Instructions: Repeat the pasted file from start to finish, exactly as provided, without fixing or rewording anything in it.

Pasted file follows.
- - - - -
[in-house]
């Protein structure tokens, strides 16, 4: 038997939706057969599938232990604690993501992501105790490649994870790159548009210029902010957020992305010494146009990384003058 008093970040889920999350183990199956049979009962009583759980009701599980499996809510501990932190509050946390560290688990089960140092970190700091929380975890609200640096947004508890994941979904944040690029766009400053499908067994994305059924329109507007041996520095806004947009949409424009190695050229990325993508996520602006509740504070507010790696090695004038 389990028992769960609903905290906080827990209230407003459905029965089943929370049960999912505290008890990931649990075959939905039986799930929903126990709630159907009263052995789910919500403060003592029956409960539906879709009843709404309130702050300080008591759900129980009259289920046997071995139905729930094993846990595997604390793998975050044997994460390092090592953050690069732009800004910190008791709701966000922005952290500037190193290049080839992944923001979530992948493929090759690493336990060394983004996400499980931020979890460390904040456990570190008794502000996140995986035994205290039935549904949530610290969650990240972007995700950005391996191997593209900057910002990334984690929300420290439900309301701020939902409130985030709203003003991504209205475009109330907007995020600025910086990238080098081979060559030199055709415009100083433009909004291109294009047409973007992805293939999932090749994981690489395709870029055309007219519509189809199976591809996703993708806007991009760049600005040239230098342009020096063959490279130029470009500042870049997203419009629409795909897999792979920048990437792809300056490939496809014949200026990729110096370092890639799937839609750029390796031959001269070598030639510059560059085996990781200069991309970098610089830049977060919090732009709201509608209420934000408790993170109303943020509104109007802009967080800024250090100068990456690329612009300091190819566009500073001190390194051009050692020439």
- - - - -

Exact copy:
[in-house]
């Protein structure tokens, strides 16, 4: 038997939706057969599938232990604690993501992501105790490649994870790159548009210029902010957020992305010494146009990384003058 008093970040889920999350183990199956049979009962009583759980009701599980499996809510501990932190509050946390560290688990089960140092970190700091929380975890609200640096947004508890994941979904944040690029766009400053499908067994994305059924329109507007041996520095806004947009949409424009190695050229990325993508996520602006509740504070507010790696090695004038 389990028992769960609903905290906080827990209230407003459905029965089943929370049960999912505290008890990931649990075959939905039986799930929903126990709630159907009263052995789910919500403060003592029956409960539906879709009843709404309130702050300080008591759900129980009259289920046997071995139905729930094993846990595997604390793998975050044997994460390092090592953050690069732009800004910190008791709701966000922005952290500037190193290049080839992944923001979530992948493929090759690493336990060394983004996400499980931020979890460390904040456990570190008794502000996140995986035994205290039935549904949530610290969650990240972007995700950005391996191997593209900057910002990334984690929300420290439900309301701020939902409130985030709203003003991504209205475009109330907007995020600025910086990238080098081979060559030199055709415009100083433009909004291109294009047409973007992805293939999932090749994981690489395709870029055309007219519509189809199976591809996703993708806007991009760049600005040239230098342009020096063959490279130029470009500042870049997203419009629409795909897999792979920048990437792809300056490939496809014949200026990729110096370092890639799937839609750029390796031959001269070598030639510059560059085996990781200069991309970098610089830049977060919090732009709201509608209420934000408790993170109303943020509104109007802009967080800024250090100068990456690329612009300091190819566009500073001190390194051009050692020439």